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Poll

Should Washington Move to Draw Only for Yakima, Colockum, and Blue Mountain Elk Herds

No, I cherish my OTC Spike hunt too much
No, I don't care about OTC Spike hunt really, but don't want WDFW to have more control than they already do
Yes, but that should be the only change
Yes, they should institute that along with other changes to focus applicants and clear out pools to improve odds

Author Topic: Should Washington Move to a Draw Only Management for Yakima, Colockum, and Blues  (Read 7148 times)

Offline jstone

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Offline rtspring

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I didn’t invest well over 50,000 bucks to MAYBE go hunting!

Hell no to draw only!
I kill elk and eat elk, when I'm not, I'm thinking about killing elk and eating elk.

It doesn't matter what you think...

The Whiners suck!!

Offline Backstraps

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This will never be fixed
Bingo!!! You nailed it!  Sad but absolutely true!!  It will go up and down like the stock market.  Some years a little better than others but over the long haul it will go downward if nothing is done.  Being that WDFW has no control over native hunting and predators, and that their desire for funds is more than their desire for management, it will as you said, "This will never be fixed"!

In other states like Montana and Wyoming, natives that hunt off of the reservations have to follow the same rules as the rest of the people.  In those states they are letting people hunt and trap wolves along with using dogs to hunt cougars and bears to keep the predators under control.  Don't blame WDFW for this, it is the liberal agenda, tree-hugger's, and Liberal judges that will never let this happen in our state.  If they weren't making a mint off of our revenue for the general fund and their social programs, hunting would probably already be outlawed in our state.  King County makes all the rules in this state and it is full of fruits and nuts.
  :yeah:
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Offline donsk16

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The public prospective will have to change, everyone is used to hunting being a right but if we were less competitive about our piece of the pie then we would likely have better experiences out in the woods.

Look, I appreciate your time and effort in this, but you keep making the same claim about better experiences in the woods.  You are looking at it only through your perspective of fewer hunters+more branched bulls=quality experience, and assuming everybody else does too. 

But they don't. What you're offering up is fewer hunters+more branched bulls=less hunting opportunity, to many folks.

I've come to believe the vast majority of Washington elk hunters just want to be in the woods every year with their friends and family, have a chance to hang a tag on an elk. Whatever that chance may be.  Yes, they may frequently complain about the pumpkin patch, but they still go, year after year. It's not "quality" as you may see it, but it's still a hunt they can look forward to every year with friends and family. That's some of the highest quality time there is for a lot of folks.  What you're offering in exchange for that doesn't level the scale.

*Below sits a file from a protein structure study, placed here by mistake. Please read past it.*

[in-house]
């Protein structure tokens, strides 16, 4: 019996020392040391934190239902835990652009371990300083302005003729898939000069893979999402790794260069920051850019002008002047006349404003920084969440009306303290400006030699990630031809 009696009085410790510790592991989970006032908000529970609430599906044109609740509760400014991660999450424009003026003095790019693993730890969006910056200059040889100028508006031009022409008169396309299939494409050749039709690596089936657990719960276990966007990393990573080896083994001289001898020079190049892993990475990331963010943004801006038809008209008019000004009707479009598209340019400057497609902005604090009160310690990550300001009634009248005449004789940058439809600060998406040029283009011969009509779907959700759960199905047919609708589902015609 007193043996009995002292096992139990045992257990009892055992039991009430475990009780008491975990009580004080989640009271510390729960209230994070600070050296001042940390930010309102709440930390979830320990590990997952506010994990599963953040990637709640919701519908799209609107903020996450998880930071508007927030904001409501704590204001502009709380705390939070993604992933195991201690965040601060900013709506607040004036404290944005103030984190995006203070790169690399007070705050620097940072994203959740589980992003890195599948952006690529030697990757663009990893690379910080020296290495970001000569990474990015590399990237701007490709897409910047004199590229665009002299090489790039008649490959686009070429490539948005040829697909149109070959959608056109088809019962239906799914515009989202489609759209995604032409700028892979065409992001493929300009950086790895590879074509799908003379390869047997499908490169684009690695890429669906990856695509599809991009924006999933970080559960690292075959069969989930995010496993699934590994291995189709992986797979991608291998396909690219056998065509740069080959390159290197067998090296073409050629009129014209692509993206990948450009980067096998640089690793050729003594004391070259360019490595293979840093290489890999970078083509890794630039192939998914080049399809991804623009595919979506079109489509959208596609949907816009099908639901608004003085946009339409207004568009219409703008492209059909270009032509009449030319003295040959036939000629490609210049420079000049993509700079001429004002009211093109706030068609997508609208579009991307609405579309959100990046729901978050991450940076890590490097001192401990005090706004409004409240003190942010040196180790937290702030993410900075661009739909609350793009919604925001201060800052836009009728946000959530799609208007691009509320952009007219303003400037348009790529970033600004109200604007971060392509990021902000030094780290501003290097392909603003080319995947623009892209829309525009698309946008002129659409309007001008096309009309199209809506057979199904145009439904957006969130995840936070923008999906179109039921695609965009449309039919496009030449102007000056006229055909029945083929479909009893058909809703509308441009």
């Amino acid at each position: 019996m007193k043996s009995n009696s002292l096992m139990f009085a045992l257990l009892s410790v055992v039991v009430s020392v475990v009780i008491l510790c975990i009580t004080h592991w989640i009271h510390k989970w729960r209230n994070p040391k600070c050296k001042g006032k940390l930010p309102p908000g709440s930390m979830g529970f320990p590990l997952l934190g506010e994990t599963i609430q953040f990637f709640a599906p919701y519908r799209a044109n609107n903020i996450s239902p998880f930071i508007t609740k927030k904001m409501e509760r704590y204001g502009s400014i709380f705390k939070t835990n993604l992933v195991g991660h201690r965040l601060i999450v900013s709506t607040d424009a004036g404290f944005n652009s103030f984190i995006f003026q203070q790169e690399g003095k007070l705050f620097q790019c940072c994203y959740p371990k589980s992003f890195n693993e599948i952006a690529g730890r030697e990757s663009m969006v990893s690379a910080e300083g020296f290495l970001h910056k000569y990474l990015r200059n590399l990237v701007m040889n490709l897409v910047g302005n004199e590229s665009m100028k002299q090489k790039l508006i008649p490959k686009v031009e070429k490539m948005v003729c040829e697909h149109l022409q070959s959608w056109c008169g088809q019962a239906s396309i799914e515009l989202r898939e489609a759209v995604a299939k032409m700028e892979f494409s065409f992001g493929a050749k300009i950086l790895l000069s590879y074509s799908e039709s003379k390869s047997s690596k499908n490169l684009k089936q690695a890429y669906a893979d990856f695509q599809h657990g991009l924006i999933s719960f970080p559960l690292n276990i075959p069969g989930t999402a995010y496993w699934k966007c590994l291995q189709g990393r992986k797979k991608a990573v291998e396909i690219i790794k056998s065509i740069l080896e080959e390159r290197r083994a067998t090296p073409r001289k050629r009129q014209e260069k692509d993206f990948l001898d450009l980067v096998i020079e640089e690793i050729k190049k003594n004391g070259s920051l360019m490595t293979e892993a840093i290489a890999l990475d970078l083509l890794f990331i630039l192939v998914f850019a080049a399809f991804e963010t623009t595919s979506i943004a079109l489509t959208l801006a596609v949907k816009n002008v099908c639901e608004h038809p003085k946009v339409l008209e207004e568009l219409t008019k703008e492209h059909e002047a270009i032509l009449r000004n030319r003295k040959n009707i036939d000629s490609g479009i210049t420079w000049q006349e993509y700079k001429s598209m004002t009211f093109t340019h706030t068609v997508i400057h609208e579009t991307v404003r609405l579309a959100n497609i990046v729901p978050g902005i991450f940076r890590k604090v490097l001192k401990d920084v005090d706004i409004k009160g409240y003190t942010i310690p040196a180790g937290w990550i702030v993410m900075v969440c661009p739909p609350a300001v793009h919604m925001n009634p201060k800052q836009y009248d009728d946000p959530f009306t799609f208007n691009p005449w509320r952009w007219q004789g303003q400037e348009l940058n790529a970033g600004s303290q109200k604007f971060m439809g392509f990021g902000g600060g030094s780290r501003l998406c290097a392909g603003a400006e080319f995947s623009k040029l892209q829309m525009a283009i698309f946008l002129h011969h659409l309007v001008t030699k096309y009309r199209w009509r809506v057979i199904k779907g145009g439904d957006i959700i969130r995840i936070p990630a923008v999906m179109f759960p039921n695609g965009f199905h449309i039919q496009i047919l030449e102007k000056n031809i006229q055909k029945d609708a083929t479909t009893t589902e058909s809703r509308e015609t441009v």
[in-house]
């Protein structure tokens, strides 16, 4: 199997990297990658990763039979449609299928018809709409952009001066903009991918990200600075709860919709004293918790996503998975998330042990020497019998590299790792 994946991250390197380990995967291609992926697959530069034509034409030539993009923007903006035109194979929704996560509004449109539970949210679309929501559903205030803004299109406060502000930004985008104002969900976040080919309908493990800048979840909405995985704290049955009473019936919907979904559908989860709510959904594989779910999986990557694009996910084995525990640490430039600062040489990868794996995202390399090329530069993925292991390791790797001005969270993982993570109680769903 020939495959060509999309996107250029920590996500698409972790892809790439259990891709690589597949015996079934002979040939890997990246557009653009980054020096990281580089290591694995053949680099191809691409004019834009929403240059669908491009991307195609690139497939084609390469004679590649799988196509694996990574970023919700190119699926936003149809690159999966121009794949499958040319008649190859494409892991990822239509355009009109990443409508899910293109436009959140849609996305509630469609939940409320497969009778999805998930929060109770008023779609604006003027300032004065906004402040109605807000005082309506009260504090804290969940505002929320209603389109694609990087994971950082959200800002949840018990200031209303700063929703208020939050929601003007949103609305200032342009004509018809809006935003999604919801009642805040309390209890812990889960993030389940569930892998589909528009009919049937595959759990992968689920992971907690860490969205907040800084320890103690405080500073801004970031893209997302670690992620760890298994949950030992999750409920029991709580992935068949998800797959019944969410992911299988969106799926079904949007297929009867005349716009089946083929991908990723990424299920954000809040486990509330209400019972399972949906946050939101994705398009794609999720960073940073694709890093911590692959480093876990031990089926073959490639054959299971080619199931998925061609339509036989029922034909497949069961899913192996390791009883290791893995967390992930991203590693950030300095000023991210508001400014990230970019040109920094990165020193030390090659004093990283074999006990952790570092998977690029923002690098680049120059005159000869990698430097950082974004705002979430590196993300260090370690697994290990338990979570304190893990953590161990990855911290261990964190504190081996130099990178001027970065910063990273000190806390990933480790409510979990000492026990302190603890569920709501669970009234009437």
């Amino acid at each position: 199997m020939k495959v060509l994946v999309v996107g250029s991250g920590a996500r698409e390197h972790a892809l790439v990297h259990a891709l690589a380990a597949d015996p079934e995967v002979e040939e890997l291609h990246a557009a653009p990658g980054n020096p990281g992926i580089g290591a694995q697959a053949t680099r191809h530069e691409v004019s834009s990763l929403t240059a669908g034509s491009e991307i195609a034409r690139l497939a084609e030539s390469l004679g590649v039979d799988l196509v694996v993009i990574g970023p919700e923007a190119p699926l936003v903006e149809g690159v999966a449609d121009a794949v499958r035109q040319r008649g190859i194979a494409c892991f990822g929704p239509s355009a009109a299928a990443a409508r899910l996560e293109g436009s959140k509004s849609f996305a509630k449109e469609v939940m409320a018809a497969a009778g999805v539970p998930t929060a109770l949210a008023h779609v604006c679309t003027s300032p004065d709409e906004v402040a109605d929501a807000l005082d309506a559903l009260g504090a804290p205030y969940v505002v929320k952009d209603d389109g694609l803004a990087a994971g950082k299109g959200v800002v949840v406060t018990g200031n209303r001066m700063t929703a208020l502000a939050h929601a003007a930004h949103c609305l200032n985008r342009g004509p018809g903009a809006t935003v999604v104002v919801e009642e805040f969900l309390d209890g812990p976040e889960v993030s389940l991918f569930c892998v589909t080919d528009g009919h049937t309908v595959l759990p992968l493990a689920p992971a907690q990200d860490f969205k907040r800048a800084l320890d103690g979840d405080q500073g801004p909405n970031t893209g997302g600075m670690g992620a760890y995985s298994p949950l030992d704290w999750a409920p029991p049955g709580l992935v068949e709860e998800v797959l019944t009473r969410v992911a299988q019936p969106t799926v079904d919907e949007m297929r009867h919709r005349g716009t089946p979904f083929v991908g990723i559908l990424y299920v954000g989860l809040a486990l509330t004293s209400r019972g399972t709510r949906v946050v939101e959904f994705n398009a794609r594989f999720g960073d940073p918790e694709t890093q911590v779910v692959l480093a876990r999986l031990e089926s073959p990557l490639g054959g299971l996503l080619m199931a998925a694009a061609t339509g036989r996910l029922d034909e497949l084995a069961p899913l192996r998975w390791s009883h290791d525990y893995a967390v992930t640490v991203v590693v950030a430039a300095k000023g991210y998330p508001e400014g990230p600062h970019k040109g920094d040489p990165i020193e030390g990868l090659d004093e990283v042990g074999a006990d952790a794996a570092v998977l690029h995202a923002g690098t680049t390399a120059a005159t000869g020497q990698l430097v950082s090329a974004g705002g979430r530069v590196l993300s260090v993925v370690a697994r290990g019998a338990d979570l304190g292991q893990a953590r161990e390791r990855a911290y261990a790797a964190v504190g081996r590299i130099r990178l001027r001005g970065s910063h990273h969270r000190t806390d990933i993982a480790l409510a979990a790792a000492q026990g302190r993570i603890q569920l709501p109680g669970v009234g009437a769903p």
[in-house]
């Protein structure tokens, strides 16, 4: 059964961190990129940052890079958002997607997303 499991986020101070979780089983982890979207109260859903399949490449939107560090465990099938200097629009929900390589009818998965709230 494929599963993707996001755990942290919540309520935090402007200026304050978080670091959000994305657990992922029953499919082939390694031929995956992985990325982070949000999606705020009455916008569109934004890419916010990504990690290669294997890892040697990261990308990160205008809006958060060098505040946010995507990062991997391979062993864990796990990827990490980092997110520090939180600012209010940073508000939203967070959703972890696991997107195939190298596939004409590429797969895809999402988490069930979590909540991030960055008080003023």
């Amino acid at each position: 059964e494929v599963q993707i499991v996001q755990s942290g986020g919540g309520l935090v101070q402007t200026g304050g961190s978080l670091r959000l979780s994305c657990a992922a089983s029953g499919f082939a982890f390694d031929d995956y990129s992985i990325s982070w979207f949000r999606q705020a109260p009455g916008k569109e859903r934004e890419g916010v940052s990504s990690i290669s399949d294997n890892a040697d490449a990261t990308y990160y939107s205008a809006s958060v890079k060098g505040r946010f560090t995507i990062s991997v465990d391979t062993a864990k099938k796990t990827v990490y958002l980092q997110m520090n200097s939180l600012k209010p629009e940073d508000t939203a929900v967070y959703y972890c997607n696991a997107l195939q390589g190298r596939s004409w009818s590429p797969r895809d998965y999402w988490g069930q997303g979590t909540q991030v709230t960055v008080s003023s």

:twocents:

Skillet - you are spot on about this.  Hunting is about the experience!

Not everyone who hunts is only about killing the biggest animal they can - for a large percentage of hunters the experience of the hunt outweighs the size of the animal they kill.  If you change to a draw only system, you will permanently lose hunters.  Most of us grew up as kids going to hunting camp every year carrying around a bb gun - imagine trying to get our youth into hunting only getting to go to hunting camp every few years when you draw?

My oldest is probably a couple years away from starting to join me and my hunting partner in the woods and I can tell you that for me, I am going to value years of time and traditions that I will have with my children more than I will killing a big bull one year.

Offline NOCK NOCK

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 :yeah: Is the true meaning of a "quality" hunt.  :brew:
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Offline buckfvr

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I wont support anything that keeps me out of the woods.  How ever, the hunt means many different things to many folks.  "Quality", "the experience", "tradition", all diminishing as we move forward.

Many of us older guys can remember the proverbial "good ol' days", that are long gone and wont be coming back.    :twocents:

Offline villajac29

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The math does not work out.

District 8 is the heart of E-WA elk.  Hunt stats are a bit awkward because they don't contain all the info you might want to see.  However, ALL of the 2019 special permit, Modern/Archery/Muzzle for District 8 contained 272 tags (not including the special private lands elk areas).  The success on those tags 115 Antlered bulls.  Now they've been cooking books for a long time and know that the take is a fraction of what's offered in permits.  The permits offered aren't the # available to be killed, those are the amount of hunters you can allow, knowing you'll get a smallish percentage who are successful.